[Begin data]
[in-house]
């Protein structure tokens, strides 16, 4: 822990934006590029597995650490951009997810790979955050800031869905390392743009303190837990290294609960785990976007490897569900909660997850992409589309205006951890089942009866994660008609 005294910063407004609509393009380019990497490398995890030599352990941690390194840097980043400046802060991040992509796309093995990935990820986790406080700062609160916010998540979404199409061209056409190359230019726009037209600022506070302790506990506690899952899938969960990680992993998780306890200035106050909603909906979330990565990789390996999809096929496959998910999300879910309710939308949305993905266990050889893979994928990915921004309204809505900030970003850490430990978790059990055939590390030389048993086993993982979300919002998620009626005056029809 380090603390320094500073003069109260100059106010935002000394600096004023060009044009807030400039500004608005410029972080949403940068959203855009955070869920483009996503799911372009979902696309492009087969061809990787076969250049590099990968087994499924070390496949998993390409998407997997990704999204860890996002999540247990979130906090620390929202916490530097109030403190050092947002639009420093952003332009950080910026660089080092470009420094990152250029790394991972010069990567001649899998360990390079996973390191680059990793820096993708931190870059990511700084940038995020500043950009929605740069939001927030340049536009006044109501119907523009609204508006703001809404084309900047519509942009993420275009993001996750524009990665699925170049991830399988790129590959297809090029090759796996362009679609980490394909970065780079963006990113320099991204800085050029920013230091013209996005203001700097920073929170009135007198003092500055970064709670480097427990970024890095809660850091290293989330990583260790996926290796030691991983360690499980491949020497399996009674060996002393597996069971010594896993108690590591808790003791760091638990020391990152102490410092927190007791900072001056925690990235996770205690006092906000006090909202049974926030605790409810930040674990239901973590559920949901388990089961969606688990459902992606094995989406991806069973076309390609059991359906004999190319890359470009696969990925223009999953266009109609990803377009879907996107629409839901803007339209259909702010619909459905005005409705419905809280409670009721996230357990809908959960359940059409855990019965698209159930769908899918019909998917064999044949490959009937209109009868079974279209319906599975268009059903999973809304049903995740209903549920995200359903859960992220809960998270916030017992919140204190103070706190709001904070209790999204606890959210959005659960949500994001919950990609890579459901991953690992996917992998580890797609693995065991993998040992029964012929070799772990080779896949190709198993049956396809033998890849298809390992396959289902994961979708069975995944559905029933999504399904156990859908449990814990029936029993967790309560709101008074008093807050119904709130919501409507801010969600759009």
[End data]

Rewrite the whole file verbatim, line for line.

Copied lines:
[in-house]
């Protein structure tokens, strides 16, 4: 822990934006590029597995650490951009997810790979955050800031869905390392743009303190837990290294609960785990976007490897569900909660997850992409589309205006951890089942009866994660008609 005294910063407004609509393009380019990497490398995890030599352990941690390194840097980043400046802060991040992509796309093995990935990820986790406080700062609160916010998540979404199409061209056409190359230019726009037209600022506070302790506990506690899952899938969960990680992993998780306890200035106050909603909906979330990565990789390996999809096929496959998910999300879910309710939308949305993905266990050889893979994928990915921004309204809505900030970003850490430990978790059990055939590390030389048993086993993982979300919002998620009626005056029809 380090603390320094500073003069109260100059106010935002000394600096004023060009044009807030400039500004608005410029972080949403940068959203855009955070869920483009996503799911372009979902696309492009087969061809990787076969250049590099990968087994499924070390496949998993390409998407997997990704999204860890996002999540247990979130906090620390929202916490530097109030403190050092947002639009420093952003332009950080910026660089080092470009420094990152250029790394991972010069990567001649899998360990390079996973390191680059990793820096993708931190870059990511700084940038995020500043950009929605740069939001927030340049536009006044109501119907523009609204508006703001809404084309900047519509942009993420275009993001996750524009990665699925170049991830399988790129590959297809090029090759796996362009679609980490394909970065780079963006990113320099991204800085050029920013230091013209996005203001700097920073929170009135007198003092500055970064709670480097427990970024890095809660850091290293989330990583260790996926290796030691991983360690499980491949020497399996009674060996002393597996069971010594896993108690590591808790003791760091638990020391990152102490410092927190007791900072001056925690990235996770205690006092906000006090909202049974926030605790409810930040674990239901973590559920949901388990089961969606688990459902992606094995989406991806069973076309390609059991359906004999190319890359470009696969990925223009999953266009109609990803377009879907996107629409839901803007339209259909702010619909459905005005409705419905809280409670009721996230357990809908959960359940059409855990019965698209159930769908899918019909998917064999044949490959009937209109009868079974279209319906599975268009059903999973809304049903995740209903549920995200359903859960992220809960998270916030017992919140204190103070706190709001904070209790999204606890959210959005659960949500994001919950990609890579459901991953690992996917992998580890797609693995065991993998040992029964012929070799772990080779896949190709198993049956396809033998890849298809390992396959289902994961979708069975995944559905029933999504399904156990859908449990814990029936029993967790309560709101008074008093807050119904709130919501409507801010969600759009």